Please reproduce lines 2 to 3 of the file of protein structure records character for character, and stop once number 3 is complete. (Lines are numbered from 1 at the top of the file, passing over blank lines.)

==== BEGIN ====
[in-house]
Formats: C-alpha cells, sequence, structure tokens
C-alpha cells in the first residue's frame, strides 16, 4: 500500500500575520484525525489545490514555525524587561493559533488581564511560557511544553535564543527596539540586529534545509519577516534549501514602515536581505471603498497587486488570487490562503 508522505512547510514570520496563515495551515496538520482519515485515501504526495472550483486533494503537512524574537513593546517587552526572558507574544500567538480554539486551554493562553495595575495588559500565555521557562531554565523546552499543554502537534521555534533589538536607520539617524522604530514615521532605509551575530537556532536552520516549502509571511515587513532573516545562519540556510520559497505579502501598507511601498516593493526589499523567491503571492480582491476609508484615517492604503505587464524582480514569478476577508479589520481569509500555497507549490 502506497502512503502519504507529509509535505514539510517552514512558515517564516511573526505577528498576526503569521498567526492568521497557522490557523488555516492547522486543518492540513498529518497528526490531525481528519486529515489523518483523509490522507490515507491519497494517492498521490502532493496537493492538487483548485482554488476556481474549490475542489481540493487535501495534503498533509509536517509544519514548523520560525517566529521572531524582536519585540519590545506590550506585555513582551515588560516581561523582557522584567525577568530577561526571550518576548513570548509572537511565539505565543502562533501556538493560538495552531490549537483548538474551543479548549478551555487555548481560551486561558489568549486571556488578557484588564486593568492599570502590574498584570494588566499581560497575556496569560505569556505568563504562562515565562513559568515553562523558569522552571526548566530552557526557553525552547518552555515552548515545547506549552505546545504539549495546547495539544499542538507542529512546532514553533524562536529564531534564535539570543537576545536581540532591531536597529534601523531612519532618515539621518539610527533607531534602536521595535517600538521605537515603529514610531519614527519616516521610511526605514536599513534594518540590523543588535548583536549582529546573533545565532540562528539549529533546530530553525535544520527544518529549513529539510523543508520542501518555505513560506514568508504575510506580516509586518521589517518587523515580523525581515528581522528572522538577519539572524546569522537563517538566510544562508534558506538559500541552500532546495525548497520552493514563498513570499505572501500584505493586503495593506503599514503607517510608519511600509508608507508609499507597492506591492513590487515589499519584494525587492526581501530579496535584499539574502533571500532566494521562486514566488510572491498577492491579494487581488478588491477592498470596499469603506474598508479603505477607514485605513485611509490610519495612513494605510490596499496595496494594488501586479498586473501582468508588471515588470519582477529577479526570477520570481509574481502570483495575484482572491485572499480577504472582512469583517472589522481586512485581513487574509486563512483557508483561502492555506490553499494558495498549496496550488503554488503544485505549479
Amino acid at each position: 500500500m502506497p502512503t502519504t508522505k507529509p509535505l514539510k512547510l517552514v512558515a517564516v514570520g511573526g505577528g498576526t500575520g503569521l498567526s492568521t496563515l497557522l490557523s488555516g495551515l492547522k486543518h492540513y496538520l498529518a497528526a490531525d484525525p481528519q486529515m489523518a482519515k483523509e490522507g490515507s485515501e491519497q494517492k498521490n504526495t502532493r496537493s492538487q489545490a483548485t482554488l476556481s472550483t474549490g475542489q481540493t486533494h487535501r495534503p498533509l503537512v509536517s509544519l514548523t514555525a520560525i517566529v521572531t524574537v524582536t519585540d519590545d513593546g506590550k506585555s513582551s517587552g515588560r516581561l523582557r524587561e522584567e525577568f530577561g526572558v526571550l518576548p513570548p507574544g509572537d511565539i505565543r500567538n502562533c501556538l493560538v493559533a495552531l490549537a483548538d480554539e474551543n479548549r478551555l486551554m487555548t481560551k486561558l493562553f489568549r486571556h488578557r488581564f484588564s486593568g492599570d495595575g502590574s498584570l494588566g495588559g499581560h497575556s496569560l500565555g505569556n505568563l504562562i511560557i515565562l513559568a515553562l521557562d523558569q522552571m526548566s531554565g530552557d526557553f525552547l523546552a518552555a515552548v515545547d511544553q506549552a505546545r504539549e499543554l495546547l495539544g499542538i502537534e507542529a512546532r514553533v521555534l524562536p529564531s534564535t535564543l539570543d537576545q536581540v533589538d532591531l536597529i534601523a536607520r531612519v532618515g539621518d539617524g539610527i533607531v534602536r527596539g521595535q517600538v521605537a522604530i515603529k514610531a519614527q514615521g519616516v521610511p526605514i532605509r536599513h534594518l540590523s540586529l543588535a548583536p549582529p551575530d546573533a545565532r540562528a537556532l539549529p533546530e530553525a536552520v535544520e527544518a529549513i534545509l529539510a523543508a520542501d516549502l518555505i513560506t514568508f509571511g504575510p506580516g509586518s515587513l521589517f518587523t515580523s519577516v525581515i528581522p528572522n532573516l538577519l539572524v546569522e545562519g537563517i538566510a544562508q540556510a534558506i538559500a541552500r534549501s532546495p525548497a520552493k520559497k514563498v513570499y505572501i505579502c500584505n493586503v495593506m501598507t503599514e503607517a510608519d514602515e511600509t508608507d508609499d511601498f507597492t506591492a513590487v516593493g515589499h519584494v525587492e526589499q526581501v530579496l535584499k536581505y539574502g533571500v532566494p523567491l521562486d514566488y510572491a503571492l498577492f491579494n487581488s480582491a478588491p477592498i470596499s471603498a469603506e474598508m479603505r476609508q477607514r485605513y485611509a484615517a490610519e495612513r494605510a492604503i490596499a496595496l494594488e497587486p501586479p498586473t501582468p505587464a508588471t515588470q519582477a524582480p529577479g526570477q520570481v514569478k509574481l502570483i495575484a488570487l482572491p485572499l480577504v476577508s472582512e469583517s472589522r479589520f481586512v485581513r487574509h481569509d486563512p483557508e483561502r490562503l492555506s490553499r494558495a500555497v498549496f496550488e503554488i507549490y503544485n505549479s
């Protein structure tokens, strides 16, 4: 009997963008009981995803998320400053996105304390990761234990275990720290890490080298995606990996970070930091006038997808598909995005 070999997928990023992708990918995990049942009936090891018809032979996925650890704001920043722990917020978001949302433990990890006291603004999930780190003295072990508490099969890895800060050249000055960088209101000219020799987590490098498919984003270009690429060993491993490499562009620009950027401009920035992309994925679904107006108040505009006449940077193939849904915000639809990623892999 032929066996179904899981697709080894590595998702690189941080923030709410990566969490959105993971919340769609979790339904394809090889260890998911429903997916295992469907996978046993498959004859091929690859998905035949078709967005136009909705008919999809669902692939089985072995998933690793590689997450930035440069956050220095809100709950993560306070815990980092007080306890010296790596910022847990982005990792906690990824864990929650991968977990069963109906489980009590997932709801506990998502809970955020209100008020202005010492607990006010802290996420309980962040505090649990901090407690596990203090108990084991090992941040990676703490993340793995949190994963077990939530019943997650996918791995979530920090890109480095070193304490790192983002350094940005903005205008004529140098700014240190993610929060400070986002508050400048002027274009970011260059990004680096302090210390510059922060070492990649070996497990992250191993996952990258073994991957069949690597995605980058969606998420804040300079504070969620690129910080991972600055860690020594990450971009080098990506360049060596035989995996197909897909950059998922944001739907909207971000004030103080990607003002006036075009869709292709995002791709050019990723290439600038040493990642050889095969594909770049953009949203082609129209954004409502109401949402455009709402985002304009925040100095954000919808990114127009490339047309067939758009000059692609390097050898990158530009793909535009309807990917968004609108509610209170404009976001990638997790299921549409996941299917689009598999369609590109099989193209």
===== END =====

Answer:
Formats: C-alpha cells, sequence, structure tokens
C-alpha cells in the first residue's frame, strides 16, 4: 500500500500575520484525525489545490514555525524587561493559533488581564511560557511544553535564543527596539540586529534545509519577516534549501514602515536581505471603498497587486488570487490562503 508522505512547510514570520496563515495551515496538520482519515485515501504526495472550483486533494503537512524574537513593546517587552526572558507574544500567538480554539486551554493562553495595575495588559500565555521557562531554565523546552499543554502537534521555534533589538536607520539617524522604530514615521532605509551575530537556532536552520516549502509571511515587513532573516545562519540556510520559497505579502501598507511601498516593493526589499523567491503571492480582491476609508484615517492604503505587464524582480514569478476577508479589520481569509500555497507549490 502506497502512503502519504507529509509535505514539510517552514512558515517564516511573526505577528498576526503569521498567526492568521497557522490557523488555516492547522486543518492540513498529518497528526490531525481528519486529515489523518483523509490522507490515507491519497494517492498521490502532493496537493492538487483548485482554488476556481474549490475542489481540493487535501495534503498533509509536517509544519514548523520560525517566529521572531524582536519585540519590545506590550506585555513582551515588560516581561523582557522584567525577568530577561526571550518576548513570548509572537511565539505565543502562533501556538493560538495552531490549537483548538474551543479548549478551555487555548481560551486561558489568549486571556488578557484588564486593568492599570502590574498584570494588566499581560497575556496569560505569556505568563504562562515565562513559568515553562523558569522552571526548566530552557526557553525552547518552555515552548515545547506549552505546545504539549495546547495539544499542538507542529512546532514553533524562536529564531534564535539570543537576545536581540532591531536597529534601523531612519532618515539621518539610527533607531534602536521595535517600538521605537515603529514610531519614527519616516521610511526605514536599513534594518540590523543588535548583536549582529546573533545565532540562528539549529533546530530553525535544520527544518529549513529539510523543508520542501518555505513560506514568508504575510506580516509586518521589517518587523515580523525581515528581522528572522538577519539572524546569522537563517538566510544562508534558506538559500541552500532546495525548497520552493514563498513570499505572501500584505493586503495593506503599514503607517510608519511600509508608507508609499507597492506591492513590487515589499519584494525587492526581501530579496535584499539574502533571500532566494521562486514566488510572491498577492491579494487581488478588491477592498470596499469603506474598508479603505477607514485605513485611509490610519495612513494605510490596499496595496494594488501586479498586473501582468508588471515588470519582477529577479526570477520570481509574481502570483495575484482572491485572499480577504472582512469583517472589522481586512485581513487574509486563512483557508483561502492555506490553499494558495498549496496550488503554488503544485505549479